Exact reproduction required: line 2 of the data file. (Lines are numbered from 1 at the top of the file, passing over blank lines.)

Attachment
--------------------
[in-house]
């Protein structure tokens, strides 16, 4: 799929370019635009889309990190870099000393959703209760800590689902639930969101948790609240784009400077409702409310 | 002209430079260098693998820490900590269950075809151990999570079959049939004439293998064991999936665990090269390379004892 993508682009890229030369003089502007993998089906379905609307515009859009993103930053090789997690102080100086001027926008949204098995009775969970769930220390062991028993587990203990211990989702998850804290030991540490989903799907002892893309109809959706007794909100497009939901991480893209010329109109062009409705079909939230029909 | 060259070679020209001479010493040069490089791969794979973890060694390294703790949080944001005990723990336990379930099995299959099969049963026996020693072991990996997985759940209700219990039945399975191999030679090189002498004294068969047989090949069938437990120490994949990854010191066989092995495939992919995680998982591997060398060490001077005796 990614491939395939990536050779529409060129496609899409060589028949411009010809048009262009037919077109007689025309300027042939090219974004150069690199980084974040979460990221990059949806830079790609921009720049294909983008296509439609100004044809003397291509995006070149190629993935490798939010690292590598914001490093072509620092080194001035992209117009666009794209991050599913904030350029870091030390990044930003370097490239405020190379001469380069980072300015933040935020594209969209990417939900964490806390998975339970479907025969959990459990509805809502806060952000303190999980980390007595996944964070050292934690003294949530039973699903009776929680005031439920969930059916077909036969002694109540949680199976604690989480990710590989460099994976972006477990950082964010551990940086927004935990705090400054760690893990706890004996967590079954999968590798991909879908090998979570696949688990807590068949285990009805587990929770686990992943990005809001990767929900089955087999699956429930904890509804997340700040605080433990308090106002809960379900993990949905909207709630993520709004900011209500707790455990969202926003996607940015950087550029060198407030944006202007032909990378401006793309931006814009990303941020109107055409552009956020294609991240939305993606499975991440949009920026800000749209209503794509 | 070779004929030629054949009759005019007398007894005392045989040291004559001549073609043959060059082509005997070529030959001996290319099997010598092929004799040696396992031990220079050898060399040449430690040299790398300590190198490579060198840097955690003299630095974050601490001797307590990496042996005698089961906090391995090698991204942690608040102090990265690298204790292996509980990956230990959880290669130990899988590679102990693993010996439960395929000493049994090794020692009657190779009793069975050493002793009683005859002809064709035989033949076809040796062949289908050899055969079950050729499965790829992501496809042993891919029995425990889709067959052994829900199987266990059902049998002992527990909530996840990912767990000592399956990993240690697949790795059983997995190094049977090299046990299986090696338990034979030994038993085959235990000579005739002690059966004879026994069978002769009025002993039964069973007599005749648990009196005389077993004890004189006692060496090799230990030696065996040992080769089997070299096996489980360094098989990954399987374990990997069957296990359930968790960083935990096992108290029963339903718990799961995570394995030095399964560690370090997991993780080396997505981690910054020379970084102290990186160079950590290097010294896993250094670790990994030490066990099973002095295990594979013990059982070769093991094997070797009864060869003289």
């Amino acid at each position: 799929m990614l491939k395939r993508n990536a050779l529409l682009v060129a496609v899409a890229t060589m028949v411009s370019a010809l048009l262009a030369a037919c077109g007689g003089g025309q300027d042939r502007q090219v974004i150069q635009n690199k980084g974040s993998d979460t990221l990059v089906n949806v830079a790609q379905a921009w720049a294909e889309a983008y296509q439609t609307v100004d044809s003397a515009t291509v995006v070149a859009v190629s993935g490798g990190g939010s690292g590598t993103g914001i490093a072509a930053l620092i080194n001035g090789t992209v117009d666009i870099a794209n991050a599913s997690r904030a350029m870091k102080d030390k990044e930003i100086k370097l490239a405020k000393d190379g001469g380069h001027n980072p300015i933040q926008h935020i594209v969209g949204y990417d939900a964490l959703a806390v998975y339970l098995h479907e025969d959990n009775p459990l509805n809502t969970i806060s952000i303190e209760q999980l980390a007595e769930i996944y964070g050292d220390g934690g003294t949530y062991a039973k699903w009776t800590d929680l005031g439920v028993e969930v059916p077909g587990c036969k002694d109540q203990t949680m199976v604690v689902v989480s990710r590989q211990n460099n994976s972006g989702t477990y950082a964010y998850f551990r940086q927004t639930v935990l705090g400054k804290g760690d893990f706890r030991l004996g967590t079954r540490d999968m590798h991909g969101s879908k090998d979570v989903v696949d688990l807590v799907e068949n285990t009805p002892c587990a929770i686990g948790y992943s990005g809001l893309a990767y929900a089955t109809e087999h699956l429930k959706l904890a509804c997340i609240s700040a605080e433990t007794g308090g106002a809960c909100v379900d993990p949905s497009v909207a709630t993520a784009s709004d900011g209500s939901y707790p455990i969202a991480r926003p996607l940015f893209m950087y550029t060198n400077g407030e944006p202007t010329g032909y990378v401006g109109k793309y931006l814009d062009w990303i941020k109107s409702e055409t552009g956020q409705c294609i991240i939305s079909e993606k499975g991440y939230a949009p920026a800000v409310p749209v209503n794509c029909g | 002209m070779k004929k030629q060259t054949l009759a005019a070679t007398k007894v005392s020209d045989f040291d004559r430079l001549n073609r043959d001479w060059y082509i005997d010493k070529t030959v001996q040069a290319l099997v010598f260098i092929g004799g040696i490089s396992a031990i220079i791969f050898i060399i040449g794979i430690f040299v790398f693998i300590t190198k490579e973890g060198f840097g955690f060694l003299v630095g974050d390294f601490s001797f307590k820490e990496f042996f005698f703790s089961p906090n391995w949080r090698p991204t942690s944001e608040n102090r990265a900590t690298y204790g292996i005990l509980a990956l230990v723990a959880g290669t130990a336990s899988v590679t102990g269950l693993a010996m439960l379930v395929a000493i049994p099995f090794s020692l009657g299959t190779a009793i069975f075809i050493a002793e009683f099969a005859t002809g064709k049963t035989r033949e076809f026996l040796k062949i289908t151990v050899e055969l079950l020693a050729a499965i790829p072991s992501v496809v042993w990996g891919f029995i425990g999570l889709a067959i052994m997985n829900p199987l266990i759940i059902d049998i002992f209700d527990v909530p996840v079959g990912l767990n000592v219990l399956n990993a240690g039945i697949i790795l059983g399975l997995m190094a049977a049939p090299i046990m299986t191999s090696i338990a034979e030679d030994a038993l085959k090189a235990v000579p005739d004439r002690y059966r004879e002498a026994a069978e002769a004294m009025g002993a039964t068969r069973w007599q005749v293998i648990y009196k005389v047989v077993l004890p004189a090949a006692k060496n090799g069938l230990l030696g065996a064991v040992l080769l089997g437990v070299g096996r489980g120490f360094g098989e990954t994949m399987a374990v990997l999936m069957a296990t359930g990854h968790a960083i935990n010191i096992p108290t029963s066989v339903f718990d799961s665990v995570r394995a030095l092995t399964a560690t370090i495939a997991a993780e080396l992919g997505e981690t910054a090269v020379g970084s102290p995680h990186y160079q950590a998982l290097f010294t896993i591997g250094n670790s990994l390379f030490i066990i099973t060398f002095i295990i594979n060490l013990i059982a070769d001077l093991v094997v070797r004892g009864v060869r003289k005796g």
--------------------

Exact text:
């Protein structure tokens, strides 16, 4: 799929370019635009889309990190870099000393959703209760800590689902639930969101948790609240784009400077409702409310 | 002209430079260098693998820490900590269950075809151990999570079959049939004439293998064991999936665990090269390379004892 993508682009890229030369003089502007993998089906379905609307515009859009993103930053090789997690102080100086001027926008949204098995009775969970769930220390062991028993587990203990211990989702998850804290030991540490989903799907002892893309109809959706007794909100497009939901991480893209010329109109062009409705079909939230029909 | 060259070679020209001479010493040069490089791969794979973890060694390294703790949080944001005990723990336990379930099995299959099969049963026996020693072991990996997985759940209700219990039945399975191999030679090189002498004294068969047989090949069938437990120490994949990854010191066989092995495939992919995680998982591997060398060490001077005796 990614491939395939990536050779529409060129496609899409060589028949411009010809048009262009037919077109007689025309300027042939090219974004150069690199980084974040979460990221990059949806830079790609921009720049294909983008296509439609100004044809003397291509995006070149190629993935490798939010690292590598914001490093072509620092080194001035992209117009666009794209991050599913904030350029870091030390990044930003370097490239405020190379001469380069980072300015933040935020594209969209990417939900964490806390998975339970479907025969959990459990509805809502806060952000303190999980980390007595996944964070050292934690003294949530039973699903009776929680005031439920969930059916077909036969002694109540949680199976604690989480990710590989460099994976972006477990950082964010551990940086927004935990705090400054760690893990706890004996967590079954999968590798991909879908090998979570696949688990807590068949285990009805587990929770686990992943990005809001990767929900089955087999699956429930904890509804997340700040605080433990308090106002809960379900993990949905909207709630993520709004900011209500707790455990969202926003996607940015950087550029060198407030944006202007032909990378401006793309931006814009990303941020109107055409552009956020294609991240939305993606499975991440949009920026800000749209209503794509 | 070779004929030629054949009759005019007398007894005392045989040291004559001549073609043959060059082509005997070529030959001996290319099997010598092929004799040696396992031990220079050898060399040449430690040299790398300590190198490579060198840097955690003299630095974050601490001797307590990496042996005698089961906090391995090698991204942690608040102090990265690298204790292996509980990956230990959880290669130990899988590679102990693993010996439960395929000493049994090794020692009657190779009793069975050493002793009683005859002809064709035989033949076809040796062949289908050899055969079950050729499965790829992501496809042993891919029995425990889709067959052994829900199987266990059902049998002992527990909530996840990912767990000592399956990993240690697949790795059983997995190094049977090299046990299986090696338990034979030994038993085959235990000579005739002690059966004879026994069978002769009025002993039964069973007599005749648990009196005389077993004890004189006692060496090799230990030696065996040992080769089997070299096996489980360094098989990954399987374990990997069957296990359930968790960083935990096992108290029963339903718990799961995570394995030095399964560690370090997991993780080396997505981690910054020379970084102290990186160079950590290097010294896993250094670790990994030490066990099973002095295990594979013990059982070769093991094997070797009864060869003289």